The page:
Being out of treatment has opened up the world to many different experiences. Hanging out with peers, doing extra-curricular activities, studying for school, eating away from my mother, facing my long-held fears such as driving – many great things are happening.
However, there are difficult experiences as well. One of the hardest things for me about being back in school is watching how other people interact with food. Triggers follow me around all day and nearly drive me crazy. I have come to believe that college campuses are one of the most difficult places in the world for someone with an eating disorder.
Girls often discuss their body with disgust and disapproval. Meanwhile, guys seem fully focused on the looks of women instead of personality or inner beauty. These traits can be found everywhere but are heightened with young adults.
Then there is all of the talk about food. People grip about not having enough to eat or proudly proclaim how little they consumed. Some students refuse to eat anything that they deem “unhealthy” while others consume anything possible. Staying up late, my classmates drink bottles of pop to nourish themselves instead of eating a meal.
And I sit confused, watching everyone eat and talk in ways that I have been told are dangerous and unhealthy. Sometimes I feel like eating disorders are just normal. After all, am I really eating less than that girl who blotted all of the oil off of her pizza right in front of me? Does my hatred of my body need to change or does every girl think like that? Will guys ridicule me if I am at a healthy weight and eat my full meal plan? Perhaps my care team has been wrong all along. After all, I am in the real world now and no one seems to be eating intuitively or “normally.” What is normal eating?
Now, I am not trying to judge anyone. All of my classmates are amazing, wonderful people. I need to learn how to deal with triggers. People will not tiptoe around me forever.
However, a change needs to be made in how our culture views food, weight, beauty, nourishment, and health. Most people would agree with that statement to a certain level. Yet, how would they respond if I told them that they need to look at their own words, thoughts, and actions? How do you view your body and food? Could there be something disordered in your perception?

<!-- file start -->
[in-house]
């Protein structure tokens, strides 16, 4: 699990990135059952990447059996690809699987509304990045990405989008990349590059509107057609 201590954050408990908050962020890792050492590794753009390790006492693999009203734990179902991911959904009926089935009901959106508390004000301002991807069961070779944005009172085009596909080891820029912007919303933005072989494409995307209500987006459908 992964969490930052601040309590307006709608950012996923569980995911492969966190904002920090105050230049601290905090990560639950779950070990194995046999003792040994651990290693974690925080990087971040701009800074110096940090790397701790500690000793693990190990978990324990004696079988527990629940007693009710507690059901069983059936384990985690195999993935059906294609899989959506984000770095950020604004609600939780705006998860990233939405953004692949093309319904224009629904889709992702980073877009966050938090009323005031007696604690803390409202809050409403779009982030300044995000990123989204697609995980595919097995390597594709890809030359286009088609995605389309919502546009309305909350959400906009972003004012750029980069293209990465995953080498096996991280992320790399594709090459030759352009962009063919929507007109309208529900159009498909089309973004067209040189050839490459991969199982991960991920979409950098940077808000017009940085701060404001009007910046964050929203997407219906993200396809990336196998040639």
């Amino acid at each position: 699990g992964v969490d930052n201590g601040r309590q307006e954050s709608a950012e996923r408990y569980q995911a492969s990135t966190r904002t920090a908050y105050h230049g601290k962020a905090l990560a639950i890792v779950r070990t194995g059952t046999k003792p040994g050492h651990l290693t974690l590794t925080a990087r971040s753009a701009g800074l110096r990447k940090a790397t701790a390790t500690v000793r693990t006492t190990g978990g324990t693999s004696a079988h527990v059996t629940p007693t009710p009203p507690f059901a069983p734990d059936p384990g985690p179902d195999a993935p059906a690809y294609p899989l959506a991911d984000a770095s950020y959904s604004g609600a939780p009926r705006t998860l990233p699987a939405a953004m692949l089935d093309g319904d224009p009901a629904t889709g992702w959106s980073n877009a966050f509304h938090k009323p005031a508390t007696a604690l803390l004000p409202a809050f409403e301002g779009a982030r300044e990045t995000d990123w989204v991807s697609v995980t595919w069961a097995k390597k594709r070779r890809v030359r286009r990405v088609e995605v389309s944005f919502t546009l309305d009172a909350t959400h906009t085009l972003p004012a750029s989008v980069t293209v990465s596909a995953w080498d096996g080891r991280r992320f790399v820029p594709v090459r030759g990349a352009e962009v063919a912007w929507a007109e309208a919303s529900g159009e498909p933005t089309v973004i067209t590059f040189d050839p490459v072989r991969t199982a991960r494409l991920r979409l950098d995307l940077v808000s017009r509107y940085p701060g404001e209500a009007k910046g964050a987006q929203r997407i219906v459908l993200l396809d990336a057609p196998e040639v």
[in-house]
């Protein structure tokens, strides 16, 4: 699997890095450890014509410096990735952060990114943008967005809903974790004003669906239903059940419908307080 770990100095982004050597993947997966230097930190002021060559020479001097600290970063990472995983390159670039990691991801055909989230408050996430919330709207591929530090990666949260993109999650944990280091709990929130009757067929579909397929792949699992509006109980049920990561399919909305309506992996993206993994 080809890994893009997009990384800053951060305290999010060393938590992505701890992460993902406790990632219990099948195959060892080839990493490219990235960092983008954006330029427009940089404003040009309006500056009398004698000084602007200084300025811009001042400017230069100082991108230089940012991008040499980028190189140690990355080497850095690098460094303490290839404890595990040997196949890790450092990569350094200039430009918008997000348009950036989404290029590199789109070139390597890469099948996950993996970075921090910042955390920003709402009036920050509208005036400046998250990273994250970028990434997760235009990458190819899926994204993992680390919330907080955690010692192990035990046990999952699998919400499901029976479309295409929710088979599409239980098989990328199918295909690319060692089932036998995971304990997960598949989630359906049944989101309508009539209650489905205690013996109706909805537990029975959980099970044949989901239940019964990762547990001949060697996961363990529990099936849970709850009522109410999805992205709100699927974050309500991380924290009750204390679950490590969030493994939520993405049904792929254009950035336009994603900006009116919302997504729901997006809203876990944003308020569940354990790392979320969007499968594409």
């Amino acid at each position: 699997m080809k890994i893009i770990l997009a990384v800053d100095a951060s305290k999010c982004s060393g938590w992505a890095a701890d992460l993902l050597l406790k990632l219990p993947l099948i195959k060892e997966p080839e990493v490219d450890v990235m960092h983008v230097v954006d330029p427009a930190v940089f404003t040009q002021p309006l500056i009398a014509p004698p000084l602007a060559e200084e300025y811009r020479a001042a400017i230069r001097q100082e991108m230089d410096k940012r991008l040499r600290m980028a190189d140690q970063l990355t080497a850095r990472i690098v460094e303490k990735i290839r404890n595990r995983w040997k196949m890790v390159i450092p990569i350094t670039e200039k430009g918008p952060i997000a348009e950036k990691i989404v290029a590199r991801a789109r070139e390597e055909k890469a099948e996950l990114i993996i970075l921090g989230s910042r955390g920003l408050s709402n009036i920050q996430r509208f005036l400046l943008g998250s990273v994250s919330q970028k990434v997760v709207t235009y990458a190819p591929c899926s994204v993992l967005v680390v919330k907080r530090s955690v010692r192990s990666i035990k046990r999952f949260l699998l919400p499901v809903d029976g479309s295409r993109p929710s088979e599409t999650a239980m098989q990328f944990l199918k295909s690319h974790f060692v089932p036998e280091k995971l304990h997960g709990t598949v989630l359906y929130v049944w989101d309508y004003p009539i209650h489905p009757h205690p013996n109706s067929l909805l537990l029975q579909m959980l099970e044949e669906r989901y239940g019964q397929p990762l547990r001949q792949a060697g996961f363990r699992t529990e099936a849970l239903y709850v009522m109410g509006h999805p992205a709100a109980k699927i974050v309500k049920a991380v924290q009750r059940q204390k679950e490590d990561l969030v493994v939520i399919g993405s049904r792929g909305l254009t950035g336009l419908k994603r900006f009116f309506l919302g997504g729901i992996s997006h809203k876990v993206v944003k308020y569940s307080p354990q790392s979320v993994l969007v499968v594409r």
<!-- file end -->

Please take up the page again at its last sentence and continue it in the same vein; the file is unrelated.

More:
Because here is the honest truth; many people who do not have eating disorders have disordered eating.
Once again, I am not trying to be judgmental. However, this has become apparent to me at school and other places. Even I once fell into this category of people. My fullness cues have always been difficult to read, perhaps because of Aspergers. Thus, I used to not eat for long periods of time unless someone reminded me. This was disordered even if I did not yet have an eating disorder.
Someone who is always on a diet but keeps failing might not have an eating disorder, but their actions are disordered. Likewise a boy who obsesses over having noticeable muscles, a woman who is terrified of grains, a child who must eat everything on a plate regardless of hunger, and so on. And dabbing oil off of a piece of pizza is certainly disordered.
Part of me did not want to write this post. However, this subject has bugged me so much at school. No one is perfect, and I do not expected everyone at school to understand eating disorders. Knowing if your eating is disordered though is an important thing. That does not make you a bad person. It just gives you something to think about and consider.